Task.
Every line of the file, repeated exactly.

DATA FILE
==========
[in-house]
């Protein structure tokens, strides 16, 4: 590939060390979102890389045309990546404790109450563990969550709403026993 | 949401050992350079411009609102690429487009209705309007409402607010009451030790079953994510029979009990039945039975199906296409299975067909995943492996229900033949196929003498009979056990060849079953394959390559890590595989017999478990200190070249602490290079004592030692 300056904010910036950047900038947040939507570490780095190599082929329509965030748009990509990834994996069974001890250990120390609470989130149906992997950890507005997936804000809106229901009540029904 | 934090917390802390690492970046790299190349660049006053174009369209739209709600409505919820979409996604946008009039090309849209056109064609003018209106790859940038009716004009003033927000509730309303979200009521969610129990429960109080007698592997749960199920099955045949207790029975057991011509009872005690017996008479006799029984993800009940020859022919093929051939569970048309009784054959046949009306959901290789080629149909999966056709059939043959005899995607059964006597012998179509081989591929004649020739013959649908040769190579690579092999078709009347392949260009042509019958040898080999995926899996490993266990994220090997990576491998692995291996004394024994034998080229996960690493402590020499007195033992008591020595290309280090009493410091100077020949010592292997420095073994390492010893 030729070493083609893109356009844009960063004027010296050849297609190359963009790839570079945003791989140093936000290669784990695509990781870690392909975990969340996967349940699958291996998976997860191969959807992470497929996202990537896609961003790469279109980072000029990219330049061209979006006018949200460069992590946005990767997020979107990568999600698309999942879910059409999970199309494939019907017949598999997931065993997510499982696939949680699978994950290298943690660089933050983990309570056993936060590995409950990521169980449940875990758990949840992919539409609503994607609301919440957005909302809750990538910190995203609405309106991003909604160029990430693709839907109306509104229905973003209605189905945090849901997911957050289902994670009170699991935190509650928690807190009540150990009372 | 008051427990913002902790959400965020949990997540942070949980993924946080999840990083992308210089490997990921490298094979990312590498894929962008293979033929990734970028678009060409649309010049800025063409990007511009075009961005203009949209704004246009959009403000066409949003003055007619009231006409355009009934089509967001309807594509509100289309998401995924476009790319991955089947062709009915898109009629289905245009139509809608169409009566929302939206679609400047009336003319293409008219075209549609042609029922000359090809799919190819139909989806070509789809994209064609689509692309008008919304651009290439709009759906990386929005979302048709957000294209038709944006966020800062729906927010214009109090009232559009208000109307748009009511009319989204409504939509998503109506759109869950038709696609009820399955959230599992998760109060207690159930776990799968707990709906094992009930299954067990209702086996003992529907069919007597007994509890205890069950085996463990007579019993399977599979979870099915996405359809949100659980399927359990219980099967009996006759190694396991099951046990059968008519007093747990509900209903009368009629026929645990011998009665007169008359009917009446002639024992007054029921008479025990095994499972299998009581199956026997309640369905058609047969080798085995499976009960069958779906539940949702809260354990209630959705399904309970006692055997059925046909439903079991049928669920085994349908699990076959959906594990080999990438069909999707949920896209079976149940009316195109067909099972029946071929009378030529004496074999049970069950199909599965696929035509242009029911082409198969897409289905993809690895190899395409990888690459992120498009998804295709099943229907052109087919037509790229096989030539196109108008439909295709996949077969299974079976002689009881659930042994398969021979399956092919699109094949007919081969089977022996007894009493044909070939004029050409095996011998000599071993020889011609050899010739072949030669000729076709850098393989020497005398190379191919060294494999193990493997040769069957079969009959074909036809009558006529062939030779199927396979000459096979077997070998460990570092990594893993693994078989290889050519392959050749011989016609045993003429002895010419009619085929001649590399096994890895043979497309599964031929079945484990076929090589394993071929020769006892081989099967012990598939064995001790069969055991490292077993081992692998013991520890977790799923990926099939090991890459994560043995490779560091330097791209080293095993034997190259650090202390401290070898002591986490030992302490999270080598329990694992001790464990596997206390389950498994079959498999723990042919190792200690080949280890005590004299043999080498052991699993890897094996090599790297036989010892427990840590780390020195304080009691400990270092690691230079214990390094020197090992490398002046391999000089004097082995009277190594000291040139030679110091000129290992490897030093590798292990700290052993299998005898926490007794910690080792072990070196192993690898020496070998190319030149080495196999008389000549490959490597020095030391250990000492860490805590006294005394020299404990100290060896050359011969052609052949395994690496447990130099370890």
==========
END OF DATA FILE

[in-house]
């Protein structure tokens, strides 16, 4: 590939060390979102890389045309990546404790109450563990969550709403026993 | 949401050992350079411009609102690429487009209705309007409402607010009451030790079953994510029979009990039945039975199906296409299975067909995943492996229900033949196929003498009979056990060849079953394959390559890590595989017999478990200190070249602490290079004592030692 300056904010910036950047900038947040939507570490780095190599082929329509965030748009990509990834994996069974001890250990120390609470989130149906992997950890507005997936804000809106229901009540029904 | 934090917390802390690492970046790299190349660049006053174009369209739209709600409505919820979409996604946008009039090309849209056109064609003018209106790859940038009716004009003033927000509730309303979200009521969610129990429960109080007698592997749960199920099955045949207790029975057991011509009872005690017996008479006799029984993800009940020859022919093929051939569970048309009784054959046949009306959901290789080629149909999966056709059939043959005899995607059964006597012998179509081989591929004649020739013959649908040769190579690579092999078709009347392949260009042509019958040898080999995926899996490993266990994220090997990576491998692995291996004394024994034998080229996960690493402590020499007195033992008591020595290309280090009493410091100077020949010592292997420095073994390492010893 030729070493083609893109356009844009960063004027010296050849297609190359963009790839570079945003791989140093936000290669784990695509990781870690392909975990969340996967349940699958291996998976997860191969959807992470497929996202990537896609961003790469279109980072000029990219330049061209979006006018949200460069992590946005990767997020979107990568999600698309999942879910059409999970199309494939019907017949598999997931065993997510499982696939949680699978994950290298943690660089933050983990309570056993936060590995409950990521169980449940875990758990949840992919539409609503994607609301919440957005909302809750990538910190995203609405309106991003909604160029990430693709839907109306509104229905973003209605189905945090849901997911957050289902994670009170699991935190509650928690807190009540150990009372 | 008051427990913002902790959400965020949990997540942070949980993924946080999840990083992308210089490997990921490298094979990312590498894929962008293979033929990734970028678009060409649309010049800025063409990007511009075009961005203009949209704004246009959009403000066409949003003055007619009231006409355009009934089509967001309807594509509100289309998401995924476009790319991955089947062709009915898109009629289905245009139509809608169409009566929302939206679609400047009336003319293409008219075209549609042609029922000359090809799919190819139909989806070509789809994209064609689509692309008008919304651009290439709009759906990386929005979302048709957000294209038709944006966020800062729906927010214009109090009232559009208000109307748009009511009319989204409504939509998503109506759109869950038709696609009820399955959230599992998760109060207690159930776990799968707990709906094992009930299954067990209702086996003992529907069919007597007994509890205890069950085996463990007579019993399977599979979870099915996405359809949100659980399927359990219980099967009996006759190694396991099951046990059968008519007093747990509900209903009368009629026929645990011998009665007169008359009917009446002639024992007054029921008479025990095994499972299998009581199956026997309640369905058609047969080798085995499976009960069958779906539940949702809260354990209630959705399904309970006692055997059925046909439903079991049928669920085994349908699990076959959906594990080999990438069909999707949920896209079976149940009316195109067909099972029946071929009378030529004496074999049970069950199909599965696929035509242009029911082409198969897409289905993809690895190899395409990888690459992120498009998804295709099943229907052109087919037509790229096989030539196109108008439909295709996949077969299974079976002689009881659930042994398969021979399956092919699109094949007919081969089977022996007894009493044909070939004029050409095996011998000599071993020889011609050899010739072949030669000729076709850098393989020497005398190379191919060294494999193990493997040769069957079969009959074909036809009558006529062939030779199927396979000459096979077997070998460990570092990594893993693994078989290889050519392959050749011989016609045993003429002895010419009619085929001649590399096994890895043979497309599964031929079945484990076929090589394993071929020769006892081989099967012990598939064995001790069969055991490292077993081992692998013991520890977790799923990926099939090991890459994560043995490779560091330097791209080293095993034997190259650090202390401290070898002591986490030992302490999270080598329990694992001790464990596997206390389950498994079959498999723990042919190792200690080949280890005590004299043999080498052991699993890897094996090599790297036989010892427990840590780390020195304080009691400990270092690691230079214990390094020197090992490398002046391999000089004097082995009277190594000291040139030679110091000129290992490897030093590798292990700290052993299998005898926490007794910690080792072990070196192993690898020496070998190319030149080495196999008389000549490959490597020095030391250990000492860490805590006294005394020299404990100290060896050359011969052609052949395994690496447990130099370890």